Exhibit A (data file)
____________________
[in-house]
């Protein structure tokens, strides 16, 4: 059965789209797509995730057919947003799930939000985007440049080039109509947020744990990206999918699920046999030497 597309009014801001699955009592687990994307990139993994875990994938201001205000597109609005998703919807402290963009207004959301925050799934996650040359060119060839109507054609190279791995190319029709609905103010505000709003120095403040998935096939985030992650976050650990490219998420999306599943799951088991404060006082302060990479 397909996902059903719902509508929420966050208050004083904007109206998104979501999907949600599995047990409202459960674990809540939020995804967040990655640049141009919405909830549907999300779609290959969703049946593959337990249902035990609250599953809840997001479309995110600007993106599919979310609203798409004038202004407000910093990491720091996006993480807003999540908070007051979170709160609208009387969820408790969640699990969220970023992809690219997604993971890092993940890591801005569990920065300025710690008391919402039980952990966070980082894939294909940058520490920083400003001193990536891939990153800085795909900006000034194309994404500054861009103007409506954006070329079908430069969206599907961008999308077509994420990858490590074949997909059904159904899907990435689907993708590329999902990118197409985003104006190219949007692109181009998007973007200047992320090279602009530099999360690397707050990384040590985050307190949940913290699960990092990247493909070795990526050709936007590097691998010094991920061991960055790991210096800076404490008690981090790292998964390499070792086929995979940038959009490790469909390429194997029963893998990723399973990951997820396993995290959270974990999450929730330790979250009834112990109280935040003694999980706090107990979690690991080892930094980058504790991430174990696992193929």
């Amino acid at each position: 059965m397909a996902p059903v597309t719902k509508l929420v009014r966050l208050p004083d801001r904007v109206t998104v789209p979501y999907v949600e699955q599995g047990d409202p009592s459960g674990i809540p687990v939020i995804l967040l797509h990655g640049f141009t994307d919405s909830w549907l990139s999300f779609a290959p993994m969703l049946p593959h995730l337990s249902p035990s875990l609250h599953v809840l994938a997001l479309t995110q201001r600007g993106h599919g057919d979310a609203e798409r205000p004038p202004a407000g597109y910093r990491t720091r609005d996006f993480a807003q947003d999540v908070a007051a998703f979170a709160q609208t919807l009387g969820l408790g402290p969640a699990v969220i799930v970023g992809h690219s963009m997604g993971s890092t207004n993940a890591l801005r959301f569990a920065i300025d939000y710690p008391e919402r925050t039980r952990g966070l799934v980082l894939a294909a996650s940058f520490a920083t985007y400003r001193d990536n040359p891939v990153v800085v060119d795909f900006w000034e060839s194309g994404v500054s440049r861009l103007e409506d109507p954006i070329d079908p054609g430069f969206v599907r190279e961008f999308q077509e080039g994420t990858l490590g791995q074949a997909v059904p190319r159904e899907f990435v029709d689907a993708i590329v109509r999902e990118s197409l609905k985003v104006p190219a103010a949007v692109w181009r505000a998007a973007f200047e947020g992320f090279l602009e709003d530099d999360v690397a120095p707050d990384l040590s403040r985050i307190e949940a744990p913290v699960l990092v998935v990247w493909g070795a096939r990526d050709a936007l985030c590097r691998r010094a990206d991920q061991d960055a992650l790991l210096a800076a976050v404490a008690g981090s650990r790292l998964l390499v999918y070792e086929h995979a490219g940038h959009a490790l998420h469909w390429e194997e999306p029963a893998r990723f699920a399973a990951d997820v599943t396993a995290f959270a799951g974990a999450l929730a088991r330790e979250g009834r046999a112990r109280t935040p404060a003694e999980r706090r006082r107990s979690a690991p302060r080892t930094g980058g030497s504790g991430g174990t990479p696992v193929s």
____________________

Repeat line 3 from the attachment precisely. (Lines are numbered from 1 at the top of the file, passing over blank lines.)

């Amino acid at each position: 059965m397909a996902p059903v597309t719902k509508l929420v009014r966050l208050p004083d801001r904007v109206t998104v789209p979501y999907v949600e699955q599995g047990d409202p009592s459960g674990i809540p687990v939020i995804l967040l797509h990655g640049f141009t994307d919405s909830w549907l990139s999300f779609a290959p993994m969703l049946p593959h995730l337990s249902p035990s875990l609250h599953v809840l994938a997001l479309t995110q201001r600007g993106h599919g057919d979310a609203e798409r205000p004038p202004a407000g597109y910093r990491t720091r609005d996006f993480a807003q947003d999540v908070a007051a998703f979170a709160q609208t919807l009387g969820l408790g402290p969640a699990v969220i799930v970023g992809h690219s963009m997604g993971s890092t207004n993940a890591l801005r959301f569990a920065i300025d939000y710690p008391e919402r925050t039980r952990g966070l799934v980082l894939a294909a996650s940058f520490a920083t985007y400003r001193d990536n040359p891939v990153v800085v060119d795909f900006w000034e060839s194309g994404v500054s440049r861009l103007e409506d109507p954006i070329d079908p054609g430069f969206v599907r190279e961008f999308q077509e080039g994420t990858l490590g791995q074949a997909v059904p190319r159904e899907f990435v029709d689907a993708i590329v109509r999902e990118s197409l609905k985003v104006p190219a103010a949007v692109w181009r505000a998007a973007f200047e947020g992320f090279l602009e709003d530099d999360v690397a120095p707050d990384l040590s403040r985050i307190e949940a744990p913290v699960l990092v998935v990247w493909g070795a096939r990526d050709a936007l985030c590097r691998r010094a990206d991920q061991d960055a992650l790991l210096a800076a976050v404490a008690g981090s650990r790292l998964l390499v999918y070792e086929h995979a490219g940038h959009a490790l998420h469909w390429e194997e999306p029963a893998r990723f699920a399973a990951d997820v599943t396993a995290f959270a799951g974990a999450l929730a088991r330790e979250g009834r046999a112990r109280t935040p404060a003694e999980r706090r006082r107990s979690a690991p302060r080892t930094g980058g030497s504790g991430g174990t990479p696992v193929s």